It was not until 1993 that I purchased my first "cutting-edge Window's operated computer. Up to that time I was still using MSDOS on a reconditioned 286 with a 5 1/4 inch floopy drive. After extensive research, I decided to buy frmo a top-rated mail-order company. The best, most powerful computer you could buy at that time was a 486 Intel processor with 66 megaherz of power. When I unpacked holstein colored box, it was a sparkling tower of beauty. But that was the best I ever felt about it.

After I got it up and running, following instructions step-by-step, it never worked correctly. It took an excessively long time to boot up. No sound was heard through the speakers. The CD Rom drive didn’t know the difference between a music CD or a software CD. Things would jump around and shut down, when I attempted to type a letter. The manufacturer responded quickly and attempted to fix it. I was living in Boone at the time and there was 2 feet of snow on the ground and they sent a certified repair man from Tennessee three times to try. He finally concluded that the computer had some kind of internal conflict. All the parts checked out O.K. I had good parts. Maybe I had the best parts. It could have been a great computer, but the problem, he said, was that the parts didn’t communicate well with each other.

Sometimes churches and communities of faith can be like my 486 computer: The church of Jesus Christ has a wonderful message; that is it has all the "right" parts, but there is a problem of internal conflict within the fellowship and nothing seems to be working correctly. Christian fellowship is the major concern of the First Epistle of John, where he writes to one of the early churches: "Dear Friends, let us continue to love one another, for love comes from God. Anyone who love is born of God and knows God... (But) if someone says, 'I love God' but hates another Christian, that person is a liar. For if we don't love people we can see, how can we love God, who we have not seen." (1 John 4: 17,20).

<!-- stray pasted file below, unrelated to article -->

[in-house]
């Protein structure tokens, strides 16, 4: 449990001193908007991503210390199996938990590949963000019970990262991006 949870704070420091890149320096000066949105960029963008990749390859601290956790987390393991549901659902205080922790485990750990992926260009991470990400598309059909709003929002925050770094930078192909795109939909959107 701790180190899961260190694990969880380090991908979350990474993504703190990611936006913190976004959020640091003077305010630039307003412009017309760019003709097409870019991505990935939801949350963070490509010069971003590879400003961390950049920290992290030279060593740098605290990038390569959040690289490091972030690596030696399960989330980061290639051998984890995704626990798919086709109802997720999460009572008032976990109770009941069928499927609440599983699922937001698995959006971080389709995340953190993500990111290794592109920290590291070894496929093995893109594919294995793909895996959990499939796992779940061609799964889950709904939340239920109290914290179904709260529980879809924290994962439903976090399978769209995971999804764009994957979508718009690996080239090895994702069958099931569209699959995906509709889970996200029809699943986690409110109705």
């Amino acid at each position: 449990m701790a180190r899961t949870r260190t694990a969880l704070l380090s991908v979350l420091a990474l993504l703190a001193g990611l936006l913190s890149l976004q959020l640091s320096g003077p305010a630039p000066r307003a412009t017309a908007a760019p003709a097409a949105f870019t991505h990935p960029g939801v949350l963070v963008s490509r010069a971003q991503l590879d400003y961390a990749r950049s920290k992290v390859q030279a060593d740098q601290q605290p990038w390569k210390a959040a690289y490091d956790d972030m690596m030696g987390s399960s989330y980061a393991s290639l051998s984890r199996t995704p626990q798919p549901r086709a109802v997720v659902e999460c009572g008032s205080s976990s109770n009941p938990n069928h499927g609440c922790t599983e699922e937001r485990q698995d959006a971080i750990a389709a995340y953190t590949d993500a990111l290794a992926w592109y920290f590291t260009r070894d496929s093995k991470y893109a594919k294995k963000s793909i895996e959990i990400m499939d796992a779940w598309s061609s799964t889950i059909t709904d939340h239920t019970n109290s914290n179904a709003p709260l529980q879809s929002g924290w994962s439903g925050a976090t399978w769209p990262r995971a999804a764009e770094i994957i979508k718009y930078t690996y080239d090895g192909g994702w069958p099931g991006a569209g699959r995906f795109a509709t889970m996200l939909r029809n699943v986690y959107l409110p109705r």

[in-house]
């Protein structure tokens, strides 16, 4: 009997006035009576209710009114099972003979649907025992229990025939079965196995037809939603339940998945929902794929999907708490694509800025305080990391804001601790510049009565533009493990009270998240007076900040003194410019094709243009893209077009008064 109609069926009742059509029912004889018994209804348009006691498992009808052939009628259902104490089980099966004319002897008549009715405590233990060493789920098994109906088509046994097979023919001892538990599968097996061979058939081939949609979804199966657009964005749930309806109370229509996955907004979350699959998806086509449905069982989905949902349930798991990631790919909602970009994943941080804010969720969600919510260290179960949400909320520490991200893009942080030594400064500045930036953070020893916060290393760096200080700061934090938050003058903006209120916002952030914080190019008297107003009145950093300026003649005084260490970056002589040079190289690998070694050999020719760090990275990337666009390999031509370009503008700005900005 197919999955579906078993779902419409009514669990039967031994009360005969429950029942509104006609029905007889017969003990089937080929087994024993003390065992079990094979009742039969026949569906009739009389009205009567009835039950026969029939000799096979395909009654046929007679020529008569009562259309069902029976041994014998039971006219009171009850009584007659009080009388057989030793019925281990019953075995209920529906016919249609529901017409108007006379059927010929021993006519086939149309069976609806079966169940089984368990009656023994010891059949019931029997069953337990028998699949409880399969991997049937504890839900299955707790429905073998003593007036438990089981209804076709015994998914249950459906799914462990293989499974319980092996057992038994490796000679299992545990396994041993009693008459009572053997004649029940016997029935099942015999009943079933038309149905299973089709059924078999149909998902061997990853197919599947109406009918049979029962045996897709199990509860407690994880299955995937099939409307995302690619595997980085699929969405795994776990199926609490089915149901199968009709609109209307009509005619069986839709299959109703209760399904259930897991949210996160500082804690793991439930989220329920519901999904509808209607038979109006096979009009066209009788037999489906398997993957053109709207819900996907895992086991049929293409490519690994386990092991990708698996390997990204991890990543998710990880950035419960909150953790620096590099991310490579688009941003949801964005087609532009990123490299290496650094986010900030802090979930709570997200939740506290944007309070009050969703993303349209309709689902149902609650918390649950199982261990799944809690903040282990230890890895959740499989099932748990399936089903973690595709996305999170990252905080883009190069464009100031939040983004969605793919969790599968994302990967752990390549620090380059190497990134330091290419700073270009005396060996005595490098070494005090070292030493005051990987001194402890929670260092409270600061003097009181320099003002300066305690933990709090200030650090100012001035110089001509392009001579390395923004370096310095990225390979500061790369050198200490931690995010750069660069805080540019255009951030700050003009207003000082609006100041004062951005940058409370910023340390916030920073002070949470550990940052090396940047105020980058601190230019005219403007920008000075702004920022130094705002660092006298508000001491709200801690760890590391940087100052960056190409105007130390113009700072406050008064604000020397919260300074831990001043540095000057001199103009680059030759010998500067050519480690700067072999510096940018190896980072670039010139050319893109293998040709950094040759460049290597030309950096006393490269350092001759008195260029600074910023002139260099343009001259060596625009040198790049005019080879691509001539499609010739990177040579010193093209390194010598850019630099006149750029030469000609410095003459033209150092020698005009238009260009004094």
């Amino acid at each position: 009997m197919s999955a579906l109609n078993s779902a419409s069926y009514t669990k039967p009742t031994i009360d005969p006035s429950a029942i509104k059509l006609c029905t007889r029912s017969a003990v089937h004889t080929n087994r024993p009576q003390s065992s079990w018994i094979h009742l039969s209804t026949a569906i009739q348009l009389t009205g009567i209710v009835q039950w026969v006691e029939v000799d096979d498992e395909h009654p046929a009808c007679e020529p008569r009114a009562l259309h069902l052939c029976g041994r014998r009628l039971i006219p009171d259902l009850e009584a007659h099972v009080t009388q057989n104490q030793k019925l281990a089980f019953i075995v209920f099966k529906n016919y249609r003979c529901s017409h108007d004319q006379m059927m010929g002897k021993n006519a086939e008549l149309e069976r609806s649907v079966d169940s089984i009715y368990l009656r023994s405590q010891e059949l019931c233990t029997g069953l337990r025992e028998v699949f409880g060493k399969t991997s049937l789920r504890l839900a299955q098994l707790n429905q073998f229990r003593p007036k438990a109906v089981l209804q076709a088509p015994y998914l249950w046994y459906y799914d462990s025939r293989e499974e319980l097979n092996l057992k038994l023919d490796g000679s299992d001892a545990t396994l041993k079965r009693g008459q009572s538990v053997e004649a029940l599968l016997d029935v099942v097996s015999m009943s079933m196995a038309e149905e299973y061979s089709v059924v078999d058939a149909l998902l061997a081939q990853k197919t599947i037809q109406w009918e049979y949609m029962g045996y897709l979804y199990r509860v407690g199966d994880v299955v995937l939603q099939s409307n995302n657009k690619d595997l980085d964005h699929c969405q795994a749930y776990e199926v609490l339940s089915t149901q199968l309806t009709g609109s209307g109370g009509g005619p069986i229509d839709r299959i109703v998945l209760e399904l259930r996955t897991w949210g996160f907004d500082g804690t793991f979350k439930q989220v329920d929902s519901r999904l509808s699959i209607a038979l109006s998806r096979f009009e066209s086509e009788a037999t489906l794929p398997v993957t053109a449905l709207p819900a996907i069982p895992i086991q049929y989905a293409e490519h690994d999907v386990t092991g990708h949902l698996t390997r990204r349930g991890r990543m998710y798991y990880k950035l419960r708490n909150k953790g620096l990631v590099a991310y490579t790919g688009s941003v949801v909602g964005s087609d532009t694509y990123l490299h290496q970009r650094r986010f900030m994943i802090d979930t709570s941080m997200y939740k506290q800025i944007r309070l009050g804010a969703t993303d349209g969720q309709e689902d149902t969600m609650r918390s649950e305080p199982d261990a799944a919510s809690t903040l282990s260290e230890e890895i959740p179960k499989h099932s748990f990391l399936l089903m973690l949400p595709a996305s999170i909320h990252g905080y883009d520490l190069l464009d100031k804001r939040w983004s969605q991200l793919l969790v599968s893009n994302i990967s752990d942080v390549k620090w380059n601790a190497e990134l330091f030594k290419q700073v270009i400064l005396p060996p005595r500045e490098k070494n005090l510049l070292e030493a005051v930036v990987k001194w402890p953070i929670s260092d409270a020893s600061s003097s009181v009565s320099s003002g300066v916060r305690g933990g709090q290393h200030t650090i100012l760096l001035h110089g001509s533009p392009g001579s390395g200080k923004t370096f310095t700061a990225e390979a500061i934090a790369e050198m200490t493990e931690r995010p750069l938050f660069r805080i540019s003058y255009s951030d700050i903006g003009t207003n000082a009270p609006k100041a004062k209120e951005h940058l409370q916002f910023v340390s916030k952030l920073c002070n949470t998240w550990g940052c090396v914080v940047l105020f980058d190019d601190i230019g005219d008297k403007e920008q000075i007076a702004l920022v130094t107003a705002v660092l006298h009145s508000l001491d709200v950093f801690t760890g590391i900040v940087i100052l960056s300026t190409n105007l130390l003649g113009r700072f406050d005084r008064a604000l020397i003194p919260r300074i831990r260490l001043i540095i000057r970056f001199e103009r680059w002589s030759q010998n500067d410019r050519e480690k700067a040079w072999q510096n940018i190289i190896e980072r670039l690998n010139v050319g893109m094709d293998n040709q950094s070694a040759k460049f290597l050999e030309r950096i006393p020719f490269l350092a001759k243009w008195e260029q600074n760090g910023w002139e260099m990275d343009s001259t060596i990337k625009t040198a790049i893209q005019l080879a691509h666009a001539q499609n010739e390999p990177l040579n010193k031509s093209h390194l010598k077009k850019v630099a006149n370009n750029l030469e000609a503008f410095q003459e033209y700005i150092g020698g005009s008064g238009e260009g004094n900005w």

Do you see the serious implications of these words? Within 50 to 75 years after the church was born, the unity and fellowship of the church is already being tested.

Several years ago, while living in Germany, I watched an amazing news documentary. A local Lutheran minister in a certain German congregation was trading places with a local bartender. The minister would do bartending for a week. The bartender would do ministry and preach on Sunday. Somehow this strange cultural exchange began as a challenge from the local bartender who told the minister that he was able to do more ministry in a weeks time at the local bar than most churches did in a month. The challenge was accepted. After the week was over the bartender was so frustrated with church work that he wanted to rush back to the bar. The Lutheran minister resigned his church position and began his studies to become a bartender. When asked why on earth he would do such a thing, the minister responded. “It’s simple, really. I found the fellowship at the bar to be more "Christian" than the fellowship which we had at our church.”

What are we to say to this kind of slam against organized churches? Don't people say this kind of thing all the time: “I don’t go to church because the bars are just as good a place to find fellowship?” Or they say other things like“I can be just as good a Christian at home." Or recall the words of Hindu leader Mahatma Gandhi about Christianity? "I could follows Jesus if it wasn’t for other Christians” How do we give an answer our Christian struggle to have genuine, caring, sustaining fellowship with one another?

One thing we must do is to agree with the critics. Yes, you heard me right: agree! We must agree because the evidence is all there: genuine Christian fellowship is hard. Before the church got good and started, they were already dealing with the problem of Christian fellowship. They were struggling with who to let in, who not to let in, how to deal with conflict and how to resolve it, and they were struggling with how to simply get along with each and love one other. The challenge of Christian fellowship has always been hard, if not impossible on human terms alone.